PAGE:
A young boy whose dog has just died moves into the house in whose backyard the snowman was built. Finding a photograph of the snowman the boy rebuilds him and also a snowdog with the surprise that they come alive.
Stick Man lives in the family tree with his Stick Lady Love and their stick children three, and he's heading on an epic adventure across the seasons. Will he get back to his family in time for Christmas?
Wordless (save for the song "Walking in the Air") animated adventure about a young English boy who makes a snowman one Christmas Eve, only for it to come to life that night and take him on a magical adventure to the North Pole to meet Santa Claus.Written by
Jonathan Broxton <firstname.lastname@example.org>
James lives in the South Downs near Brighton. See more »
After the Snowman comes to life and first enters James's house, the cat is not lying in front of the fireplace. A moment later, the cat, sound asleep, is lying in front of the fireplace. See more »
I remember that winter because it had brought the heaviest snows I had ever seen. Snow had fallen steadily all night long and in the morning I woke in a room filled with light and silence, the world seemed to be held in a dream-like stillness. It was a magical day...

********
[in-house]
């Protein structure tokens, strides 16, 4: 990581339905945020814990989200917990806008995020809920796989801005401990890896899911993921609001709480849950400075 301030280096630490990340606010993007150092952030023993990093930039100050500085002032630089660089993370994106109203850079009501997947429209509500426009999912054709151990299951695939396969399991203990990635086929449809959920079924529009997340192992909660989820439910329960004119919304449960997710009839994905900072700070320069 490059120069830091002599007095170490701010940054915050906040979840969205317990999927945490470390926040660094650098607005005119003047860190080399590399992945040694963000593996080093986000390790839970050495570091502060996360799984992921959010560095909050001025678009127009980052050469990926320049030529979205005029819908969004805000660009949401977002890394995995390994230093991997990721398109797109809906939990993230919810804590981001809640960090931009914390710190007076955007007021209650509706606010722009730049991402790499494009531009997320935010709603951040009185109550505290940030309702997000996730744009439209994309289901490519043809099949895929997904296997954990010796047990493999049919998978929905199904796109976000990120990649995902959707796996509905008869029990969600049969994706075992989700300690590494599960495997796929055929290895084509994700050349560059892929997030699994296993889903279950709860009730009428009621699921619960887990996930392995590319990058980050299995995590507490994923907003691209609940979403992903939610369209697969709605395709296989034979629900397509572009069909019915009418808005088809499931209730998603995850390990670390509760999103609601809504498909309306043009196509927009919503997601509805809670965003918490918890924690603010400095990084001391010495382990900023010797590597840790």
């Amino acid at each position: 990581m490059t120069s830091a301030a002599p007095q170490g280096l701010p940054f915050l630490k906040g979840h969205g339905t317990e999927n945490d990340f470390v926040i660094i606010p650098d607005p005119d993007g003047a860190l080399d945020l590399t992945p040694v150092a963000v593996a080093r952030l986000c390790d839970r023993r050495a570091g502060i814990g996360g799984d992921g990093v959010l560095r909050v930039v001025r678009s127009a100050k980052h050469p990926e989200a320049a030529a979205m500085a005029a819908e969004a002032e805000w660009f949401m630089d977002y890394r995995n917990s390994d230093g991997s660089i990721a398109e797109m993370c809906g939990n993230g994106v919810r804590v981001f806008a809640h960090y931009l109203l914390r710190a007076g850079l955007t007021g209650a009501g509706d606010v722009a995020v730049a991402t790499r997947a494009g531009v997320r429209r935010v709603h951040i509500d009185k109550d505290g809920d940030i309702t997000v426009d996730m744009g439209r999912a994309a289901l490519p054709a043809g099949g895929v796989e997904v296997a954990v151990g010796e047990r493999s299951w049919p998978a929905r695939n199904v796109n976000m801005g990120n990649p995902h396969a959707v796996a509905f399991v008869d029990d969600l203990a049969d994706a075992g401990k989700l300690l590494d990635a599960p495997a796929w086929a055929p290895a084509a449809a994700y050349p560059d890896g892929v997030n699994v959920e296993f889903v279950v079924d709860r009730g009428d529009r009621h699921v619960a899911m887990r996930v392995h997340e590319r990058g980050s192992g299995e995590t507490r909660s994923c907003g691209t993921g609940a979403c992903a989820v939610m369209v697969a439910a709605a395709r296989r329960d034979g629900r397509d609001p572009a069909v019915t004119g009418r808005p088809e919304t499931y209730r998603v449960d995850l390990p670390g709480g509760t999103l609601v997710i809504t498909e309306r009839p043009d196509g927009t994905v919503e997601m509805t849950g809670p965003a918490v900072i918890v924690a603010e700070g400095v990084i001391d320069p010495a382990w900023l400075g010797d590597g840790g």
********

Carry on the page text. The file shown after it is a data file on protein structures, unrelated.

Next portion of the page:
...and it was on that day I made the snowman.
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The 1982 British VHS release added an introduction by David Bowie . This was included as an additional extra on the UK Special Edition DVD though the film itself featured the Father Christmas introduction, voiced by Mel Smith . See more »
'The Snowman' is one of those few things on television that appeal to everyone from the youngest of children to the grown adults. It's a silent cartoon that relies on the wonderful soundtrack and the gorgeous animantion to tell the story of a young boy's friendship to the snowman he builds one Christmas Eve. The snowman is magically brought to life at the stroke of midnight and takes the boy on a magical adventure to the North Pole where they meet Santa Claus.
In a brief twenty minutes, it portrays the sweetness of a child and the loyal friendships they are capable of as well as delving into loss. This British classic is on every Christmas on Channel Four, I remember being captivated by it as a small child and I'll still be tuning in this year at the ripe old age of twenty-four. I just hope that when I have kids, the tradition of airing 'The Snowman' will continue so I can share this with them.
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